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Auteur Kiilerich, P.; Geffroy, B.; Valotaire, C.; Prunet, P. url  doi
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  Titre Endogenous regulation of 11-deoxycorticosterone (DOC) and corticosteroid receptors (CRs) during rainbow trout early development and the effects of corticosteroids on hatching Type Article scientifique
  Année 2018 Publication Revue Abrégée General and Comparative Endocrinology  
  Volume Numéro Pages  
  Mots-Clés 11-Deoxycorticosterone; Cortisol; Development; Fish; Glucocorticoid receptor; Mineralocorticoid receptor  
  Résumé Clear evidence for a physiological role of the mineralocorticoid-like hormone 11-deoxycorticosterone (DOC) and the mineralocorticoid receptor (MR) in fish is still lacking. Efforts to demonstrate an osmoregulatory role for this hormone has so far not been conclusive, while a few scattered studies have indicated a role for DOC in development and reproduction. In this study, we investigate the onset of de novo DOC synthesis in parallel with endogenous corticosteroid receptor mRNA production from fertilization to the swim-up stage in rainbow trout. Whole egg DOC content decreased from fertilization until hatching followed by an increase to pre-fertilization levels just after hatching. Onset of de novo transcription of corticosteroid receptor mRNA’s was observed shortly after the midblastula transition; initially glucocorticoid receptor 2 (GR2) followed by MR and then GR1. Non-invasive introduction of DOC or cortisol at fertilization resulted in altered corticosteroid receptor regulation and accelerated hatching date, suggesting a regulatory role in trout ontogenesis of both hormones through MR signaling pathway. The results presented in this study suggest a possible physiological role of the DOC-MR signaling pathway during fish ontogenesis, at fertilization and just after hatching.  
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  Langue Langue du Résumé Titre Original  
  Éditeur de collection Titre de collection Titre de collection Abrégé  
  Volume de collection Numéro de collection Edition  
  ISSN 0016-6480 ISBN Médium  
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  Notes Approuvé pas de  
  Numéro d'Appel MARBEC @ isabelle.vidal-ayouba @ collection 2363  
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Auteur Stier, A.; Viblanc, V.A.; Massemin-Challet, S.; Handrich, Y.; Zahn, S.; Rojas, E.R.; Saraux, C.; Le Vaillant, M.; Prud'homme, O.; Grosbellet, E.; Robin, J.-P.; Bize, P.; Criscuolo, F. url  doi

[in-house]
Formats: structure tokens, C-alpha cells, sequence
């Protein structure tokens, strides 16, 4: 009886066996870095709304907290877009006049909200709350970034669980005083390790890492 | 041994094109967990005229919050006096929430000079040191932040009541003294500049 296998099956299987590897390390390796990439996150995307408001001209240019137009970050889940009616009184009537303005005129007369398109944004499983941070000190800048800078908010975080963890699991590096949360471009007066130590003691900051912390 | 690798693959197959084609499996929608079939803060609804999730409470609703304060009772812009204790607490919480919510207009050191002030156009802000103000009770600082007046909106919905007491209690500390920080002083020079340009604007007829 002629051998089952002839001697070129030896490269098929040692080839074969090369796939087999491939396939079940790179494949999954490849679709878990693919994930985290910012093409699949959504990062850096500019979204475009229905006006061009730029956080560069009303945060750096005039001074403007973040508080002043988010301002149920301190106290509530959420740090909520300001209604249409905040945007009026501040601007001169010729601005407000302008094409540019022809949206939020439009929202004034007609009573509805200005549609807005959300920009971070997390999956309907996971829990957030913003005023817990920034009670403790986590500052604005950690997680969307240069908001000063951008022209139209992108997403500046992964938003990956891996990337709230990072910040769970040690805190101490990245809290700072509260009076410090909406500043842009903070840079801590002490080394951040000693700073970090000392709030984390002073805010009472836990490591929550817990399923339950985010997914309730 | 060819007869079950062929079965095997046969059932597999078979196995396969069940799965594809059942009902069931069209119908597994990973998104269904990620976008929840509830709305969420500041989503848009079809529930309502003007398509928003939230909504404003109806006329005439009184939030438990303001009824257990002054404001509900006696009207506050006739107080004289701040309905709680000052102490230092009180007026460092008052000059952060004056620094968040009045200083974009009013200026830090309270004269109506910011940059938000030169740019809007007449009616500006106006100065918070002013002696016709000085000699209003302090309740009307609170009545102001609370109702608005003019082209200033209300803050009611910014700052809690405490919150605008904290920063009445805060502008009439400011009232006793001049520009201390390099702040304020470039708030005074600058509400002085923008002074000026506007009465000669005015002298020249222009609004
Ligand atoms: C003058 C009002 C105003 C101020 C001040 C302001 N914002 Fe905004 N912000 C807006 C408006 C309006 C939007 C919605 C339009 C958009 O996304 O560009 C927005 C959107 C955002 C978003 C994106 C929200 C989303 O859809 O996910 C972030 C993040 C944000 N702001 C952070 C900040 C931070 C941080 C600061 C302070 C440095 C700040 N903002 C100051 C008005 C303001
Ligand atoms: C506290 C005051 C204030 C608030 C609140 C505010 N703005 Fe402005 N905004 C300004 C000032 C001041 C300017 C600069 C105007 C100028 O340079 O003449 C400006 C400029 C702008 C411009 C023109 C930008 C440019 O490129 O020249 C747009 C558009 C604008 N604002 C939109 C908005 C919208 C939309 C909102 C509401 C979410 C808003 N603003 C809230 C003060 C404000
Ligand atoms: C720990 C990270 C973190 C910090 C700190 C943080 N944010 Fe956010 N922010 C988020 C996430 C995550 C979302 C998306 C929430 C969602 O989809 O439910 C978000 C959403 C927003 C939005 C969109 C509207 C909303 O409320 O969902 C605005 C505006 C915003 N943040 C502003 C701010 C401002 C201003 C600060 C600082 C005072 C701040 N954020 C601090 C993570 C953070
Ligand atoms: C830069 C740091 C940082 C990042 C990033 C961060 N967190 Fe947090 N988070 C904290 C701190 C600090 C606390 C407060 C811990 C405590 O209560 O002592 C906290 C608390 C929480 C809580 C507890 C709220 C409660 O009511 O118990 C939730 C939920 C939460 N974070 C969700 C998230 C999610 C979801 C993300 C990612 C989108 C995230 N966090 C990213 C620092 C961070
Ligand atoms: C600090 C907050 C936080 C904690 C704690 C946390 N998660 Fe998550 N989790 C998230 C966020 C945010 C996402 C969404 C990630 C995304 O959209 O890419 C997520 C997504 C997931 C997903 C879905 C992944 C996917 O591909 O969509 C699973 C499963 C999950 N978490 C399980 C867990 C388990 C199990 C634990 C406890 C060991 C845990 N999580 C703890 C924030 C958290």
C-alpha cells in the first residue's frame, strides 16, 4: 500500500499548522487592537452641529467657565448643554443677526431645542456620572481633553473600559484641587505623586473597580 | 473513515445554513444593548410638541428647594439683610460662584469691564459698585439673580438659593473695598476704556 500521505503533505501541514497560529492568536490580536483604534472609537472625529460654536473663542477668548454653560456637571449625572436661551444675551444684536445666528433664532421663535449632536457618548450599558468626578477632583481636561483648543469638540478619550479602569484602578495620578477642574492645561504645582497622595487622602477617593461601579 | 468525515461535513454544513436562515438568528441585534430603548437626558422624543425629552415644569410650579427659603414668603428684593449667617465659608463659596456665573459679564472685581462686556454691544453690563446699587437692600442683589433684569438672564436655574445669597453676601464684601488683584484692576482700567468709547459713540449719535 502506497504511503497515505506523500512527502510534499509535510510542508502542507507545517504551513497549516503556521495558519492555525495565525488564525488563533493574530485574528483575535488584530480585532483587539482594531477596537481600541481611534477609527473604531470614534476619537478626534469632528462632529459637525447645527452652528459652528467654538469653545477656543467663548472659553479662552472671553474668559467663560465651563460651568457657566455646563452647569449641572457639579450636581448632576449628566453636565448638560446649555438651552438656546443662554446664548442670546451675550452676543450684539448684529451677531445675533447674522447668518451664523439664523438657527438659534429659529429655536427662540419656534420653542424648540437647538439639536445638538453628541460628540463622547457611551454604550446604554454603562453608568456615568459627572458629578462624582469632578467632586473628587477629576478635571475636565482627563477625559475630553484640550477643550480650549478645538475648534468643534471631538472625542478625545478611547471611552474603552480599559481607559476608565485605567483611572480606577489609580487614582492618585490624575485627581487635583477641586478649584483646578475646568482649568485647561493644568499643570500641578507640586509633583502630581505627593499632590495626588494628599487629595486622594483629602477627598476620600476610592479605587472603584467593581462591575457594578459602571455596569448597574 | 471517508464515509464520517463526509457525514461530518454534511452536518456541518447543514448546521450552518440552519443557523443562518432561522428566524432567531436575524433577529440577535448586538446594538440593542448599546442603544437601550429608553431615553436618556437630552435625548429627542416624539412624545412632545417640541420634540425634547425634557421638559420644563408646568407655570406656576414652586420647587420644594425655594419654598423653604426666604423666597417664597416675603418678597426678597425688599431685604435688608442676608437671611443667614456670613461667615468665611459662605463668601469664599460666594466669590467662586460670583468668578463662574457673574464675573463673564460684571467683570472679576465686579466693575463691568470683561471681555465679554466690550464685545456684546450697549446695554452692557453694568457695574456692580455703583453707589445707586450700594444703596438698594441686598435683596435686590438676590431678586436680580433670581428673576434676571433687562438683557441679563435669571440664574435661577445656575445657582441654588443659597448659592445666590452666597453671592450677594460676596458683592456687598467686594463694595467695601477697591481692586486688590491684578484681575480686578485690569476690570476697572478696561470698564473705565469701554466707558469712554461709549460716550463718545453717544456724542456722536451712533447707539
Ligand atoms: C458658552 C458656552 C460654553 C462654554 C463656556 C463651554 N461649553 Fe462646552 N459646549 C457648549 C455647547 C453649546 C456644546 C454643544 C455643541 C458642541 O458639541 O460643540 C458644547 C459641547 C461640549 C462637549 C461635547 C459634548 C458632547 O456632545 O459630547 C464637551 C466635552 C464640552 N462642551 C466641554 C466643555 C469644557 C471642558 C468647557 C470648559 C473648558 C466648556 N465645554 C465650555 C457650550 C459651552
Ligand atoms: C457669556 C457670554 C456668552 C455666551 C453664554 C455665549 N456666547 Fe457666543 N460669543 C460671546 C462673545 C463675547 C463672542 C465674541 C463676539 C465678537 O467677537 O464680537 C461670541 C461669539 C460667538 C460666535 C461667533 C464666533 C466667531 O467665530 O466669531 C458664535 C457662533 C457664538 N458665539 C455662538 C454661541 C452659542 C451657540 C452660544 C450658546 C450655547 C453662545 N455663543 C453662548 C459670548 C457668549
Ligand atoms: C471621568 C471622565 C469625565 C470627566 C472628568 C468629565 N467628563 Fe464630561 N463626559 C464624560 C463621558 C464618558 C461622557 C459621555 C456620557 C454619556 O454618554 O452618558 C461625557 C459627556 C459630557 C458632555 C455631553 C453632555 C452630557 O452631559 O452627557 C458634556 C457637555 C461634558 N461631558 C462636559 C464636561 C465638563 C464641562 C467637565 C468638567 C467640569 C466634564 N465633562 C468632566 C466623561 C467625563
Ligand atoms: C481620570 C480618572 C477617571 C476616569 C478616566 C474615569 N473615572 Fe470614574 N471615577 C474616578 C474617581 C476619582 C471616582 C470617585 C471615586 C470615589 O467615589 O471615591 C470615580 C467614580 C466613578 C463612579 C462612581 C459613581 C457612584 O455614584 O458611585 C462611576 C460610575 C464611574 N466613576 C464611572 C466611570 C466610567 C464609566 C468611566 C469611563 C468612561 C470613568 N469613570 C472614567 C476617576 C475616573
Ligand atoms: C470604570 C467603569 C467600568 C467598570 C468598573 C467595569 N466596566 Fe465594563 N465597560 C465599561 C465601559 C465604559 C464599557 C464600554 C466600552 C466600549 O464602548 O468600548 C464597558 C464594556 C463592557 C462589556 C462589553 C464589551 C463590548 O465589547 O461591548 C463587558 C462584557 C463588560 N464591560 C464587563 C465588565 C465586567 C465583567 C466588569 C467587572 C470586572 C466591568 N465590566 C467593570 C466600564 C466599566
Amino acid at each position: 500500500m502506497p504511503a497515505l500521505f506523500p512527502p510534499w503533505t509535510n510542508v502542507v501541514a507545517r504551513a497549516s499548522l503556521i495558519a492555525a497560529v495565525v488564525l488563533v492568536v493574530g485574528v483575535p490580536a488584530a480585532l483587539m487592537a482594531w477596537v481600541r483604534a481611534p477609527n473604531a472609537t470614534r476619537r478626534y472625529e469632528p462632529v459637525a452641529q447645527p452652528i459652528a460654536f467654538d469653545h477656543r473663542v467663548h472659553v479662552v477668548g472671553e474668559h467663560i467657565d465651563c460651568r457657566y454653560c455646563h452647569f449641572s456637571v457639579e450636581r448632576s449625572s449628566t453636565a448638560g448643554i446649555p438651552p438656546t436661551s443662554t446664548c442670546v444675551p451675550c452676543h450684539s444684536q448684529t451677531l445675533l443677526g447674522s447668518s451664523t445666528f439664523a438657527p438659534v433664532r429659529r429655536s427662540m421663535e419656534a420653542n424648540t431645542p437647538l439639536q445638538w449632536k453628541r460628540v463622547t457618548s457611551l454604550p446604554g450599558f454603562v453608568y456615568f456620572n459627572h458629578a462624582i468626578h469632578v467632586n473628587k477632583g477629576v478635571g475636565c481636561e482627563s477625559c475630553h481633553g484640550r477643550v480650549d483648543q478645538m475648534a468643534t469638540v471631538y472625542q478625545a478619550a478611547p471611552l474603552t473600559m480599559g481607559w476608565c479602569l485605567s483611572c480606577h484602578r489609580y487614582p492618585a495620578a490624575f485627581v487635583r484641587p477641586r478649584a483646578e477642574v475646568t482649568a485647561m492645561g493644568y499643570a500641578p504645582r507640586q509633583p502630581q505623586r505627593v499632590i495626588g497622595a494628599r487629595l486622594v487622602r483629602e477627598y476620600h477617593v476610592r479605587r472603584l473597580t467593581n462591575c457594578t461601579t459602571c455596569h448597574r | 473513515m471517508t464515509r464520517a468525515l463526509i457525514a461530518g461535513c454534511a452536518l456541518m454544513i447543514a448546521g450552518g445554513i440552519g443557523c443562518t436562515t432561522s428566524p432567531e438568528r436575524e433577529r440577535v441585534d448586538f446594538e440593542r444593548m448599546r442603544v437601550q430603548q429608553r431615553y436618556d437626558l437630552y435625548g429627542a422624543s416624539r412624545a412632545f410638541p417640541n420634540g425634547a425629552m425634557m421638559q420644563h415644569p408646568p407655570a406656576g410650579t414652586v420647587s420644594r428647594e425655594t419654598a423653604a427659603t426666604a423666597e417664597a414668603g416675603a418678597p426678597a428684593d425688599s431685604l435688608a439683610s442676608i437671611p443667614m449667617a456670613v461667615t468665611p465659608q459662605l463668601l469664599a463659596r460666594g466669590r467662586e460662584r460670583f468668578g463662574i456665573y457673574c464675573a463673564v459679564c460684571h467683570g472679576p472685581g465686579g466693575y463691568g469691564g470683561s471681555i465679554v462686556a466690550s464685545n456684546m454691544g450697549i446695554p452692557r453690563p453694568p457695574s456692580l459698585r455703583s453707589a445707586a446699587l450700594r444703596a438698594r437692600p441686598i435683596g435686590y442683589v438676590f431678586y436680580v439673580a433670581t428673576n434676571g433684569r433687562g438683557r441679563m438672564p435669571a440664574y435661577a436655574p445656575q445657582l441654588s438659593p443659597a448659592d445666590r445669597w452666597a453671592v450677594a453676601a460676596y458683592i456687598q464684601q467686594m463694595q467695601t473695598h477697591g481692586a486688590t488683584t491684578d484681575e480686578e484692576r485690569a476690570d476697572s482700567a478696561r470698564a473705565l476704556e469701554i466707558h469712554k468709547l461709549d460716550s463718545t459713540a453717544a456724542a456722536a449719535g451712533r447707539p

openurl 
  Titre Starting with a handicap: phenotypic differences between early- and late-born king penguin chicks and their survival correlates Type Article scientifique
  Année 2014 Publication Revue Abrégée Functional Ecology  
  Volume Numéro Pages  
  Mots-Clés corticosterone; early-life conditions; growth; individual quality; oxidative stress; phenotypic plasticity; reproductive timing; telomere  
  Résumé * The exceptionally long (c. 11 months) growth period of king penguin chicks (Aptenodytes patagonicus) is interrupted by the Austral winter. As a consequence, penguin chicks born late in the breeding season have little time to build-up their energy reserves before the drastic energy bottleneck they experience during winter and face greater risks of mortality than early-born chicks. * Whereas it is well known that breeding adults alternate between early- and late-breeding attempts, little is known on the phenotype of early- and late-chicks, and on the potential existence of specific adaptive phenotypic responses in late-born individuals. * We investigated phenotypic differences between early- and late-chicks and tested their survival correlates both before the winter and at fledgling. Chicks were sampled 10 days after hatching to measure body mass, plasma corticosterone levels, oxidative stress parameters and telomere length. * Late-chicks were heavier than early-chicks at day 10. Late-chicks also had higher corticosterone and oxidative stress levels, shorter telomere lengths and suffered from higher mortality rates than early-chicks. For both early- and late-chicks, high body mass close to hatching was a strong predictor of survival up to, and over, the winter period. * In late but not early-chicks, high corticosterone levels and long telomeres were significant predictors of survival up to winter and fledging, respectively. * Our study provides evidence that late- and early-king penguin chicks showed marked phenotypic differences 10 days after hatching. We provide an integrative discussion on whether these differences may be adaptive or not, and to what extent they may be driven by active maternal effects, indirectly induced by environmental effects, or stem from individual differences in parental quality.  
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  Langue Langue du Résumé Titre Original  
  Éditeur de collection Titre de collection Titre de collection Abrégé  
  Volume de collection Numéro de collection Edition  
  ISSN 1365-2435 ISBN Médium  
  Région Expédition Conférence  
  Notes Approuvé pas de  
  Numéro d'Appel LL @ pixluser @ collection 319  
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